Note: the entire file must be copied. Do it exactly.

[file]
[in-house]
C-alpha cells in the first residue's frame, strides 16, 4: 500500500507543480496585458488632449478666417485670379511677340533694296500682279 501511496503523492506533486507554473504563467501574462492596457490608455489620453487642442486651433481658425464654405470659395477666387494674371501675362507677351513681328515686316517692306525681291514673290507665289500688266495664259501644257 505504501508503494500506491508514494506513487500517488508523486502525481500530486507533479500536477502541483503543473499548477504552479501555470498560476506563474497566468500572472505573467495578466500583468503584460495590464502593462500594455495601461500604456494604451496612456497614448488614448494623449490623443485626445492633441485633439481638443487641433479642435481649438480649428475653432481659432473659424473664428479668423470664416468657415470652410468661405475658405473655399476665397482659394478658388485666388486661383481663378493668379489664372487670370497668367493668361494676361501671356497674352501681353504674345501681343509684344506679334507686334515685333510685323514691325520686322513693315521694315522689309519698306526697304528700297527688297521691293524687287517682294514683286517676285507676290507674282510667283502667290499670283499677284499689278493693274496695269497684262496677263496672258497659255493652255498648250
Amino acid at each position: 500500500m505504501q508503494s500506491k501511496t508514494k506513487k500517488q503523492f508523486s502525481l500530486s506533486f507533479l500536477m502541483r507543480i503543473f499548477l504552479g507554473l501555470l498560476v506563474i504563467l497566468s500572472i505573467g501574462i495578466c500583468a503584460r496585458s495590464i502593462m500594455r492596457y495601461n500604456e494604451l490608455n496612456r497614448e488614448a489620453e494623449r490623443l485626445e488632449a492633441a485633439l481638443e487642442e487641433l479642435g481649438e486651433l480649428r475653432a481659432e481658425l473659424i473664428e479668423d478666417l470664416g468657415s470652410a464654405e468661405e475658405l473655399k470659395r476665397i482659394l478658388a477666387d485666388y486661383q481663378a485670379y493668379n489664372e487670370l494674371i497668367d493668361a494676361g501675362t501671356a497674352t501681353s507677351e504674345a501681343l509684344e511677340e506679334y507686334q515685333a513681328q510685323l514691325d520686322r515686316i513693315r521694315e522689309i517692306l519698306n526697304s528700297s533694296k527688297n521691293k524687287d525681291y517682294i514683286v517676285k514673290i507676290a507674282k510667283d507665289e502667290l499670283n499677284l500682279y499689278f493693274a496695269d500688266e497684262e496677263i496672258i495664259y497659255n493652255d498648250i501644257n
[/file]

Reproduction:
[in-house]
C-alpha cells in the first residue's frame, strides 16, 4: 500500500507543480496585458488632449478666417485670379511677340533694296500682279 501511496503523492506533486507554473504563467501574462492596457490608455489620453487642442486651433481658425464654405470659395477666387494674371501675362507677351513681328515686316517692306525681291514673290507665289500688266495664259501644257 505504501508503494500506491508514494506513487500517488508523486502525481500530486507533479500536477502541483503543473499548477504552479501555470498560476506563474497566468500572472505573467495578466500583468503584460495590464502593462500594455495601461500604456494604451496612456497614448488614448494623449490623443485626445492633441485633439481638443487641433479642435481649438480649428475653432481659432473659424473664428479668423470664416468657415470652410468661405475658405473655399476665397482659394478658388485666388486661383481663378493668379489664372487670370497668367493668361494676361501671356497674352501681353504674345501681343509684344506679334507686334515685333510685323514691325520686322513693315521694315522689309519698306526697304528700297527688297521691293524687287517682294514683286517676285507676290507674282510667283502667290499670283499677284499689278493693274496695269497684262496677263496672258497659255493652255498648250
Amino acid at each position: 500500500m505504501q508503494s500506491k501511496t508514494k506513487k500517488q503523492f508523486s502525481l500530486s506533486f507533479l500536477m502541483r507543480i503543473f499548477l504552479g507554473l501555470l498560476v506563474i504563467l497566468s500572472i505573467g501574462i495578466c500583468a503584460r496585458s495590464i502593462m500594455r492596457y495601461n500604456e494604451l490608455n496612456r497614448e488614448a489620453e494623449r490623443l485626445e488632449a492633441a485633439l481638443e487642442e487641433l479642435g481649438e486651433l480649428r475653432a481659432e481658425l473659424i473664428e479668423d478666417l470664416g468657415s470652410a464654405e468661405e475658405l473655399k470659395r476665397i482659394l478658388a477666387d485666388y486661383q481663378a485670379y493668379n489664372e487670370l494674371i497668367d493668361a494676361g501675362t501671356a497674352t501681353s507677351e504674345a501681343l509684344e511677340e506679334y507686334q515685333a513681328q510685323l514691325d520686322r515686316i513693315r521694315e522689309i517692306l519698306n526697304s528700297s533694296k527688297n521691293k524687287d525681291y517682294i514683286v517676285k514673290i507676290a507674282k510667283d507665289e502667290l499670283n499677284l500682279y499689278f493693274a496695269d500688266e497684262e496677263i496672258i495664259y497659255n493652255d498648250i501644257n